Futuristic travel in Milngavie
The Glasgow suburb of Milngavie isn’t somewhere where you would think to find a plaque to commemorate the trial site of a railplane. But here it is. the Bennie Railplane..
Inventor George Bennie envisaged a bullet-shaped transportation system that would link Glasgow to Edinburgh. Bennie believed his railplane cars had the capability of travelling up to 120 mph (193 km/h) and would offer a “fast passenger and mails and perishable goods service”. Slow and heavy goods freight and local passenger services would continue on the traditional rail service below. Each car could carry a maximum of 48 people. If you have travelled to Japan or China, you will know how amazing their high-speed train system is, so the Bennie Railplane would have been wonderful.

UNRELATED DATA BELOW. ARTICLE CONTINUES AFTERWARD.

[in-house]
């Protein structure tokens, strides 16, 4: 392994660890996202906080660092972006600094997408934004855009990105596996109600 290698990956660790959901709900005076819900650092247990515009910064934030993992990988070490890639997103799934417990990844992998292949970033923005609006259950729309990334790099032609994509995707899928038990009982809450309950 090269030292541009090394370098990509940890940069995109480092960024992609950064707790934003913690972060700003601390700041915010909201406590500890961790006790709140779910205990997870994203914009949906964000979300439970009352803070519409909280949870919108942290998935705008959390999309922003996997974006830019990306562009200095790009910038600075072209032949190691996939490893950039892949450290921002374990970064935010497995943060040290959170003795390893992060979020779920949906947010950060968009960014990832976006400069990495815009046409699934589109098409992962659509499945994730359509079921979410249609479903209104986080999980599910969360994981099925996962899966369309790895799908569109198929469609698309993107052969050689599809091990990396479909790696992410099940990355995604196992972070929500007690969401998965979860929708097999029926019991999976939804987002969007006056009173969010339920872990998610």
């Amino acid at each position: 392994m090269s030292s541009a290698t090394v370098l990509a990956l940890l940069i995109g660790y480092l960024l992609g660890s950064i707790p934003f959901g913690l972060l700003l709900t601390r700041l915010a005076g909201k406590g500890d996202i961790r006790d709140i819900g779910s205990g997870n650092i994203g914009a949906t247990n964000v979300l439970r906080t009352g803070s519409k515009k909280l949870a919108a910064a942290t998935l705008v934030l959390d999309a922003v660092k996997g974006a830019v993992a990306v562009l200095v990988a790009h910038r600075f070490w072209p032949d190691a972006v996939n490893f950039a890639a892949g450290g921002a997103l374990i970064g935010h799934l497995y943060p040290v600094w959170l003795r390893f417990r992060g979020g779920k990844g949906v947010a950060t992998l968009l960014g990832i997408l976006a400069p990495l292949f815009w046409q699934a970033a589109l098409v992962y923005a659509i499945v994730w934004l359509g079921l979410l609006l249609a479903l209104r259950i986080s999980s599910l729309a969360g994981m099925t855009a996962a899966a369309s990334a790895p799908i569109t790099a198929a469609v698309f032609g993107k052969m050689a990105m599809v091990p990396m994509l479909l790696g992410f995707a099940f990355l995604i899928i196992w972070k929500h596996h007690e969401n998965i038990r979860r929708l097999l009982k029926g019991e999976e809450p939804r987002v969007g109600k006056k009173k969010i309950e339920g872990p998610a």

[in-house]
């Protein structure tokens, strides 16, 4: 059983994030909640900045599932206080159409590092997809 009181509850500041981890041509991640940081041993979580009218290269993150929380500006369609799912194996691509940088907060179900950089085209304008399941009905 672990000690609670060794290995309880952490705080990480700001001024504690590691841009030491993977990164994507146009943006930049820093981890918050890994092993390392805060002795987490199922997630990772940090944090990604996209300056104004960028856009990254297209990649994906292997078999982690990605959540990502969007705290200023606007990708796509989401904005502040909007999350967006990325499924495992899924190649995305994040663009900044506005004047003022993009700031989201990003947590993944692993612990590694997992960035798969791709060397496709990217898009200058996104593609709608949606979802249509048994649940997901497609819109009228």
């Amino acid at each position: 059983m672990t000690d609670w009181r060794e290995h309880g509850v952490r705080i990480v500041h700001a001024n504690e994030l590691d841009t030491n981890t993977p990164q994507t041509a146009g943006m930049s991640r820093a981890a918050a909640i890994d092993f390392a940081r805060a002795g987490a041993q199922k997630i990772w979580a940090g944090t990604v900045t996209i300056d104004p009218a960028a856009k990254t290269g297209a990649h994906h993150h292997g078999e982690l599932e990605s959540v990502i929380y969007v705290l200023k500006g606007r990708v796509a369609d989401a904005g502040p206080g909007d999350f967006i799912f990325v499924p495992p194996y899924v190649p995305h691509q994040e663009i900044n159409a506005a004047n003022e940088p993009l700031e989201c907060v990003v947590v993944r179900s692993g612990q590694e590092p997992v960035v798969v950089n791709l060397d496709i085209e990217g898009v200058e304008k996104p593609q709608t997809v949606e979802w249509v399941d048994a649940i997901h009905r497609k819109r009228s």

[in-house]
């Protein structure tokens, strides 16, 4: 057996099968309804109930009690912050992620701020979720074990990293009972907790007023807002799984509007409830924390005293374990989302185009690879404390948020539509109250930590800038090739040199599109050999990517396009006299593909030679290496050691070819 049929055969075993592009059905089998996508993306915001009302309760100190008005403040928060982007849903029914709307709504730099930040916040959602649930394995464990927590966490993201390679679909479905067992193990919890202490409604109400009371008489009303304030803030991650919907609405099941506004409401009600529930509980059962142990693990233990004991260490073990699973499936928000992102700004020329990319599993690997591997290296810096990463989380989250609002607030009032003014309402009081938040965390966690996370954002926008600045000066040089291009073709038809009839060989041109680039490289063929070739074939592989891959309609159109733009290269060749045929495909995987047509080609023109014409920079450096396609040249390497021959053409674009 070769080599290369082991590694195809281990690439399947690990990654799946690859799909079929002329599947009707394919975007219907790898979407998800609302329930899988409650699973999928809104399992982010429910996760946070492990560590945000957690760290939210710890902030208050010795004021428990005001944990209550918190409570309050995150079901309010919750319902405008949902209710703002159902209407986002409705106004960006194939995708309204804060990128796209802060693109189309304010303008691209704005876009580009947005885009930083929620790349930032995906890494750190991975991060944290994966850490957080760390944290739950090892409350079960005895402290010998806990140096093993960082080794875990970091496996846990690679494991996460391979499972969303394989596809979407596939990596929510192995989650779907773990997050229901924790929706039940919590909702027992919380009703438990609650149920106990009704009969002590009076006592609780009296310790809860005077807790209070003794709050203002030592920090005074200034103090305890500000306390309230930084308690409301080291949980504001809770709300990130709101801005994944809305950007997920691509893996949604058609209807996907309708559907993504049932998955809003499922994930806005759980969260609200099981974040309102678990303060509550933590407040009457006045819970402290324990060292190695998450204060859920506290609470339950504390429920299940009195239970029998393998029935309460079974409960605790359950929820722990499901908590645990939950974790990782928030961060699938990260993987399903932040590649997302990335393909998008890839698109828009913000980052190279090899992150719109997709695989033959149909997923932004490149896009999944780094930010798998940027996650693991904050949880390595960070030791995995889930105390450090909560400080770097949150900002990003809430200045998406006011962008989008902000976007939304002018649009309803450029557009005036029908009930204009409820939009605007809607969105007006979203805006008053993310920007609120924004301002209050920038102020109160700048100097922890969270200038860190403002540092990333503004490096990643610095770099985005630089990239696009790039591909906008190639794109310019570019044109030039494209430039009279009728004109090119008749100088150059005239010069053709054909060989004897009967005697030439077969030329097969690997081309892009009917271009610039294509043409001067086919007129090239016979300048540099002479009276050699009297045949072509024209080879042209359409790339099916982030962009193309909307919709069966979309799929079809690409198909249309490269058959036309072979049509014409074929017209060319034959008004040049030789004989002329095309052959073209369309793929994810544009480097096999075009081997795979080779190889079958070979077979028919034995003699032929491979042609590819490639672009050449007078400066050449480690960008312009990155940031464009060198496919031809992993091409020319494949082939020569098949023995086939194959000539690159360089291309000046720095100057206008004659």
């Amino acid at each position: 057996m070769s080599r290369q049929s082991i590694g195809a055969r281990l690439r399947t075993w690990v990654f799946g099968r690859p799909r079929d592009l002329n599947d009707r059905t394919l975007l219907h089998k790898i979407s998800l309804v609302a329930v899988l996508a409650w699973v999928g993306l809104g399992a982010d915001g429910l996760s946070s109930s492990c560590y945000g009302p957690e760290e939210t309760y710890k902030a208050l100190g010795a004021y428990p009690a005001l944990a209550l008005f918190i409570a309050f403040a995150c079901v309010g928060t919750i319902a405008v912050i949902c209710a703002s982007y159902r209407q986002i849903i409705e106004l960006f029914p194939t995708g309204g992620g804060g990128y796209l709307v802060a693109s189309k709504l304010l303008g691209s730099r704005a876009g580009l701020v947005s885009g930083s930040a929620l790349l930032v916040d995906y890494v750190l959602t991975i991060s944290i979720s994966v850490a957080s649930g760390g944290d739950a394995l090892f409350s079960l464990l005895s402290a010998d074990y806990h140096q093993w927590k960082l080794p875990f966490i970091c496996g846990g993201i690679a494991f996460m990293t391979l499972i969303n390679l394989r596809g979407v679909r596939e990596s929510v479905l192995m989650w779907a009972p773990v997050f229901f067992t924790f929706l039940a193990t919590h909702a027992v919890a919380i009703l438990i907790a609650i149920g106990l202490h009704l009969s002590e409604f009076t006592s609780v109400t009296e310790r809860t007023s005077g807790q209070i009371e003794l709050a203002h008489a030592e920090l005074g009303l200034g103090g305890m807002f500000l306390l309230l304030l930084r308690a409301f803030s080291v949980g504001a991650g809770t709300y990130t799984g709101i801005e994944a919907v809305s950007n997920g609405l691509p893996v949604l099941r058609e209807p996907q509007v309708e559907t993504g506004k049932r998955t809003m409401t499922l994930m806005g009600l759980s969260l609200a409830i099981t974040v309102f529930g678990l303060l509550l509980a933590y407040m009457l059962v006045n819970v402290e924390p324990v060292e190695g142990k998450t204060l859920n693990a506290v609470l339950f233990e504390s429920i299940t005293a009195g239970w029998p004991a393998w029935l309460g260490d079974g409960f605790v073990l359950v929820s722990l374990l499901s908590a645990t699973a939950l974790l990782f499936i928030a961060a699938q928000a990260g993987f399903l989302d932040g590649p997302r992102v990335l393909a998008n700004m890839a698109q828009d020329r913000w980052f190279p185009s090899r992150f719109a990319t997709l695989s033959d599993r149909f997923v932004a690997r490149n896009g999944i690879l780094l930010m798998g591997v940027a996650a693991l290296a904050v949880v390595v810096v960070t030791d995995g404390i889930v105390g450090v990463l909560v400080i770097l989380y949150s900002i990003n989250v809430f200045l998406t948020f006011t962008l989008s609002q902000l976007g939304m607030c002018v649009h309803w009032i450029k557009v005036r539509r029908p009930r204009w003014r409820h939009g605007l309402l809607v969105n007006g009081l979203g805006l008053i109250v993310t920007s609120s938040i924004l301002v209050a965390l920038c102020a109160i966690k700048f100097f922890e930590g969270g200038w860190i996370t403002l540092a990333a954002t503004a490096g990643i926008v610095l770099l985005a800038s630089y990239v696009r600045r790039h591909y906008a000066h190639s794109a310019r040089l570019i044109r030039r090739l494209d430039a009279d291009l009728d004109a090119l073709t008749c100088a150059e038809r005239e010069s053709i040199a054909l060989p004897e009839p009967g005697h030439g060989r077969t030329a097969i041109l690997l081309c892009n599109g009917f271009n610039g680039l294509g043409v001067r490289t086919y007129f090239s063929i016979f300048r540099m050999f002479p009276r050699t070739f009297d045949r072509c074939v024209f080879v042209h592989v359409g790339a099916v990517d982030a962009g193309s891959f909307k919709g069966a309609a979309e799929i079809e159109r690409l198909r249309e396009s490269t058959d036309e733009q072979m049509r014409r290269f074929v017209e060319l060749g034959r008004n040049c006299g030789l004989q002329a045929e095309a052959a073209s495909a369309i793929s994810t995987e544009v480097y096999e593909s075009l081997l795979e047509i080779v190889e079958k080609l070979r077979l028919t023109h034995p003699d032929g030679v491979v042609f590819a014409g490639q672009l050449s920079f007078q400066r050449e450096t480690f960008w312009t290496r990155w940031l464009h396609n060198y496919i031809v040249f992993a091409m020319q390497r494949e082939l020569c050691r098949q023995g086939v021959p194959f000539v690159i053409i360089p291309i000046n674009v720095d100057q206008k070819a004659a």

A similar, but slower, idea can be found in Wuppertal in Germany. Known as the Schwebebahn (suspended railway)
I visited Wuppertal on a school trip and loved it, but unfortunately don’t have any photos as this was old school proper film time.
The plaque in Milngavie marks the site of where the Bennie Railplane prototype was built in 1930, on a trial stretch of track over a 130-yard (119-metre) line at Milngavie. Bennie could not obtain the financial backing he required and he was bankrupt by 1936. The prototype railplane lay rusting in a field at Milngavie until it was sold for scrap in 1956. The original shed where the carriage was built can still be seen and is a timber merchant.
123 Main Street, Milngavie. G62 6JA